Jonas Stålhammar’s got a lot going on: the guitarist is the latest addition to Swedish death dealers At the Gates, whose highly anticipated To Drink from the Night Itself comes out on May 18, but he’s also in The Lurking Fear (with ATG colleagues Tomas Lindberg and Adrian Erlandsson) and God Macabre, among others. But because at the end of the day we’re all longhairs who love talking shop, Stålhammar recently took a few minutes to talk to us about five heavy albums that had a deep impact on him.
Read on to find out what metal albums changed the life of a young Stålhammar, a man now laying down some of the best death metal riffing of 2018. Also, read on to find out what album cover kinda freaked him out when he was 10.
Black Sabbath – Sabbath Bloody Sabbath (1973)
For me, this is Sabbath’s magnum opus. The way they bridged the gap between their own heaviness and embracing more prog rock is magical. Not a weak song. The use of Mellotron and Minimoog also makes it a lot more interesting for me. Love the dry production, also. I heard this album a couple of years after I got into Sabbath as a kid and it really spoke to me right off the bat, and since then it’s been a source of great inspiration. Ozzy’s vocals are ace and I think the last four albums from the classic Ozzy era, he was in his prime. There’s really nothing I don’t like about this album, at all. Rick Wakeman provides some killer keyboards to “Sabbra Cadabra.” He was recording with Yes in the studio next door and ended up drinking with Sabbath at the pub every night since he found his bandmates in Yes boring.
Mercyful Fate – Melissa (1983)
After getting into Venom in the early ’80s, Mercyful Fate came and changed the ballgame because they were really good players compared to a band like Venom. Still love Venom, but Mercyful Fate was and is a lot more interesting to me. Melissa and Don’t Break the Oath are both masterpieces, but to choose one, I’ll go for Melissa, since I heard that one first. The guitar playing of Denner/Sherman is still a big inspiration to me. They deserve to be put up there with Downing/Tipton, Gorham/Robertson, and Murray/Smith. I recall many having trouble with King’s vocals, but for me it suits the music so well. And I still remember that I thought the cover, both front and back, was mysterious and a bit scary at 10 years old.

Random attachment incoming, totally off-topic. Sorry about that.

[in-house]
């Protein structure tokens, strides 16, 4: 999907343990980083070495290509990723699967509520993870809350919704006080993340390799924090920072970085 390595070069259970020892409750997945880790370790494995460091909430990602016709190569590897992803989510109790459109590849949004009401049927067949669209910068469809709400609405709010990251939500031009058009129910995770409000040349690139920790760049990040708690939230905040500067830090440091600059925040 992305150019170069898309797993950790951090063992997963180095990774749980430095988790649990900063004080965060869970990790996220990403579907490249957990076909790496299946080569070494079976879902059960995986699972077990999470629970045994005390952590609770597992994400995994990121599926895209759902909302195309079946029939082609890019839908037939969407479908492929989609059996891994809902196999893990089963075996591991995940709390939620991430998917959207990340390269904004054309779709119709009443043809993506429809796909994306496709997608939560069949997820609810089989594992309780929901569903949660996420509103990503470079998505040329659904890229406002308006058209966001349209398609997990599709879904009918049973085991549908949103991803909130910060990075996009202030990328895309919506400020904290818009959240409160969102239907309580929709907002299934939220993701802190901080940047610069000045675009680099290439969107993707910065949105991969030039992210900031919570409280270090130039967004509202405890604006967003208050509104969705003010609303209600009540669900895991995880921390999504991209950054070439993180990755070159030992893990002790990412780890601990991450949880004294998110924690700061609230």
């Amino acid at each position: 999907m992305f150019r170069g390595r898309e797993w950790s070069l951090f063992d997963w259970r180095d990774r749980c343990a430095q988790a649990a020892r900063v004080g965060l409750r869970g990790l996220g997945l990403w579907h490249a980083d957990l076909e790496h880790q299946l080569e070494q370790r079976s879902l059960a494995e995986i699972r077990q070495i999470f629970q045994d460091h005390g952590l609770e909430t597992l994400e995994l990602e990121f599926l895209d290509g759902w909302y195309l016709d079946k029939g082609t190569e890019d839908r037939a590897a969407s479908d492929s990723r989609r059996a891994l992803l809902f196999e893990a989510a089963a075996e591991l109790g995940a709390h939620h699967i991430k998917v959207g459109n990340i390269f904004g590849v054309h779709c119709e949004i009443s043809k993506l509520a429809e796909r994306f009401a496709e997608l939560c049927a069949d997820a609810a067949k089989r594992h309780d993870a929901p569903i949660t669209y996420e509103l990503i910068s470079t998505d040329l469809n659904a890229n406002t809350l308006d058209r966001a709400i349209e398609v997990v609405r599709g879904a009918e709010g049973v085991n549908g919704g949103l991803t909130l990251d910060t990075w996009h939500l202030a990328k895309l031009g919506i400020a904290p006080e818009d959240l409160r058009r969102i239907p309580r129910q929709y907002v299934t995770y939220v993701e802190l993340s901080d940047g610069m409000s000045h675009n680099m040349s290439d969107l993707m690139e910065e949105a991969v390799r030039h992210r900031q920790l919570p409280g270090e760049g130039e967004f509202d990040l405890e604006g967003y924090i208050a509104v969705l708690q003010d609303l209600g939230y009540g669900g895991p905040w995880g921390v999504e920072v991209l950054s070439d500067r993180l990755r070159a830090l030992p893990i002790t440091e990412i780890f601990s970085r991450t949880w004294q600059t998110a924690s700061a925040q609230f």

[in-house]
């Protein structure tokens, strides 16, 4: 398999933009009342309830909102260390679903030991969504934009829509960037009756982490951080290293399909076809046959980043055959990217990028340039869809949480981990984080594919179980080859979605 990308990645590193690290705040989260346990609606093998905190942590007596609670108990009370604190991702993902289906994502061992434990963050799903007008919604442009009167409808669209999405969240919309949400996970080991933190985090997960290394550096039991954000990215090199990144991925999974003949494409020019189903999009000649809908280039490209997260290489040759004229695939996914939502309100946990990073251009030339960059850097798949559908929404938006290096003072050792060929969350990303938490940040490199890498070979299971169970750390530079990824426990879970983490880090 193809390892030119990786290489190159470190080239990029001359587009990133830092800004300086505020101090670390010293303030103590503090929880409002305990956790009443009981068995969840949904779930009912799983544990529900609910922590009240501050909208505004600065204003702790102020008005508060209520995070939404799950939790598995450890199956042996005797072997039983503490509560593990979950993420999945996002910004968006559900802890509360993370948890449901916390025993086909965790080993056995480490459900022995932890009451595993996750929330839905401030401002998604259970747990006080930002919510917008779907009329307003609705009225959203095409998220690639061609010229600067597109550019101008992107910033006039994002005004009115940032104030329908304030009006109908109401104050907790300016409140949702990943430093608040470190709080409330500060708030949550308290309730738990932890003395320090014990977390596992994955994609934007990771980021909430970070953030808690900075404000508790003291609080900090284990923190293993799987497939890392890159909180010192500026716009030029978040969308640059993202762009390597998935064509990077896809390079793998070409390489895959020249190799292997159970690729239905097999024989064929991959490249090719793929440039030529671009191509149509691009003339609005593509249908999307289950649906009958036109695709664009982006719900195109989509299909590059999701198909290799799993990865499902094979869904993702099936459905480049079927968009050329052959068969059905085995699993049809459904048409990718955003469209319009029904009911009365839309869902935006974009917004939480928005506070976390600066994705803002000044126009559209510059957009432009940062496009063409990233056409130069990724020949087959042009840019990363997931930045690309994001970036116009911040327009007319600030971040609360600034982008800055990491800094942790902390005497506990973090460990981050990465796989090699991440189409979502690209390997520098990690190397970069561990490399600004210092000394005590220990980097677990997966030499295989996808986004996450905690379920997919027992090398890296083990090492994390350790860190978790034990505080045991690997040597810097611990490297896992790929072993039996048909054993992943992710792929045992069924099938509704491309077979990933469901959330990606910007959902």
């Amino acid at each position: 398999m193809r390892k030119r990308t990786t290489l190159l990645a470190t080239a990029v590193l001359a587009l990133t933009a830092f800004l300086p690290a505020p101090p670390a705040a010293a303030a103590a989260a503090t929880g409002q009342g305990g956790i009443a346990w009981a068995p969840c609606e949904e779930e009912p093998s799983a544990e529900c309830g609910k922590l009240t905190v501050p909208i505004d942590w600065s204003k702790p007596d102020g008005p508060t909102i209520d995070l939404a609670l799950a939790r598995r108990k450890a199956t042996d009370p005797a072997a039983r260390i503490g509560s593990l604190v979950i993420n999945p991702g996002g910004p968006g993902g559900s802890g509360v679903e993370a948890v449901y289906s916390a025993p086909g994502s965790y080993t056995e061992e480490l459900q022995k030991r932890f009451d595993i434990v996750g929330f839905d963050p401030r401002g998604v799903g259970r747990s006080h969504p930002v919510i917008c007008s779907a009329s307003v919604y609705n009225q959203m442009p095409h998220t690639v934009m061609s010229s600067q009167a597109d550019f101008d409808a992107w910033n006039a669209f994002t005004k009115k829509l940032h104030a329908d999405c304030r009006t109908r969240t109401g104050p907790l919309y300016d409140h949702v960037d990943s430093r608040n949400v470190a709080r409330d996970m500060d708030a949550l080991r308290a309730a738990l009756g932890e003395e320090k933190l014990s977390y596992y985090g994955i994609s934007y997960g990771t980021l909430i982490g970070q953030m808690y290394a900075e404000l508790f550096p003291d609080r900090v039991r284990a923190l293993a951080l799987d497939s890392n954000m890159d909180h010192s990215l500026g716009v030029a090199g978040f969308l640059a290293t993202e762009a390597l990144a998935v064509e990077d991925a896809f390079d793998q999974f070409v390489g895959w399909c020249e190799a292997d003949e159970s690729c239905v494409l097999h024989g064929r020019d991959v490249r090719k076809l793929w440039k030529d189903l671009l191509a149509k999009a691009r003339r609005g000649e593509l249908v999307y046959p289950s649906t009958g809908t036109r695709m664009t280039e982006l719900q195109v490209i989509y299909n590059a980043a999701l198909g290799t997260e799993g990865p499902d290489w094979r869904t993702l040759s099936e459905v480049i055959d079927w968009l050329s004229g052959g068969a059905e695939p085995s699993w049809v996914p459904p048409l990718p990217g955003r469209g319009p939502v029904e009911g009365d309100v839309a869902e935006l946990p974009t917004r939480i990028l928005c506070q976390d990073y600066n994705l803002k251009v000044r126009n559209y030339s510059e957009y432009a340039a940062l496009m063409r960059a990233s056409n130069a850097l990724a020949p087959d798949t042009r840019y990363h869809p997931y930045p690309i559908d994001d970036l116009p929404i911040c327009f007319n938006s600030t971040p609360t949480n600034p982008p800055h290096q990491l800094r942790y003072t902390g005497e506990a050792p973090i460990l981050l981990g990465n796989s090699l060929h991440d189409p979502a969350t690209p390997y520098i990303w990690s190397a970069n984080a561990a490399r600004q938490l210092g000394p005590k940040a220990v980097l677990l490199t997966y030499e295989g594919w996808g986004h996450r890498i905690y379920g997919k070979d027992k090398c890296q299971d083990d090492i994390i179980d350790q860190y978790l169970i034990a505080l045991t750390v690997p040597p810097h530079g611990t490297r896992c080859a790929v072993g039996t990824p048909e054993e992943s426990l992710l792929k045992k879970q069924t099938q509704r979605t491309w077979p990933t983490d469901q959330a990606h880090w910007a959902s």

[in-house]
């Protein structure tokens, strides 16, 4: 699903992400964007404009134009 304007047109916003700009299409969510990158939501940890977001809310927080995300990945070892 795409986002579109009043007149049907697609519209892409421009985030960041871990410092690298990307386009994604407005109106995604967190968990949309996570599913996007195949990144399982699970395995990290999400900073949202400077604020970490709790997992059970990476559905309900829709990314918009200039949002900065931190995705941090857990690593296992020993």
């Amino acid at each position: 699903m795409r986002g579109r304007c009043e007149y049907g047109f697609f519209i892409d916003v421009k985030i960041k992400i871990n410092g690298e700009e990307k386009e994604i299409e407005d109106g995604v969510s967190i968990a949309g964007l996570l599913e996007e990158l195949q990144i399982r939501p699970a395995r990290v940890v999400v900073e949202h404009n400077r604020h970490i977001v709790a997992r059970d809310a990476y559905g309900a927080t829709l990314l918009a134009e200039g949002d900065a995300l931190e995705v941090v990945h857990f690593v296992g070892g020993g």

Voivod – Killing Technology (1987)
I can’t stress enough how important Voivod have been for me. Together with Celtic Frost, they are the most unique band that came along in the metal scene back in the ’80s. Piggy’s guitar playing was so weird, bluesy, and aggressive at the same time, and Blacky’s bass sound is still the most brutal in metal, I think. After reading an interview with Away where he mentioned bands like King Crimson, Magma, and Van der Graaf Generator as huge inspirations, I got into prog rock, and that’s something I’m really grateful for. Last year, The Lurking Fear got to support them in Stockholm and it was kinda surreal playing with your heroes and talking about the bands mentioned earlier with Away. Hard to choose among their records, but in the end Killing Technology is the one, because it’s the first in a string of masterpieces. The riffs, the aggression, the lyrics, the production, the weirdness, and the playing is just perfect.
Autopsy – Severed Survival (1989)
In the end, Autopsy is my all-time fave death metal band. They have never compromised with anything, and I have so much respect for that. I was pen pals with Chris Reifert back in the tape-trading days and he’s still a good friend and a guy I respect a lot. Mental Funeral is their best, but in the end I have to pick Severed Survival since it was their debut and it had such a huge impact on me when it came out. The riffs and general songwriting are still a big source of inspiration when I write songs. It’s got 10 songs that are so damn good. The kinda flat production, I think, adds a lot to the whole feel of the album. One could argue the production isn’t good, but I couldn’t hear the album any other way, really.
Anekdoten – Nucleus (1995)
Technically not a metal album, but it’s just as heavy and aggressive as metal albums, in my opinion. Anekdoten are a Swedish prog rock band that released their first album back in 1993. Nucleus is their second album, from 1995, and just blew out of the speakers when I first heard it back then. Their music is very much inspired by the darkness and heaviness of bands like King Crimson, Van der Graaf Generator, and Magma, and at times they are very similar to Voivod; the late Piggy of Voivod was a huge fan of this album. To me Anekdoten (together with fellow swedes Landberk and Änglagård) paved the way for a band like a Opeth to become the band they are today.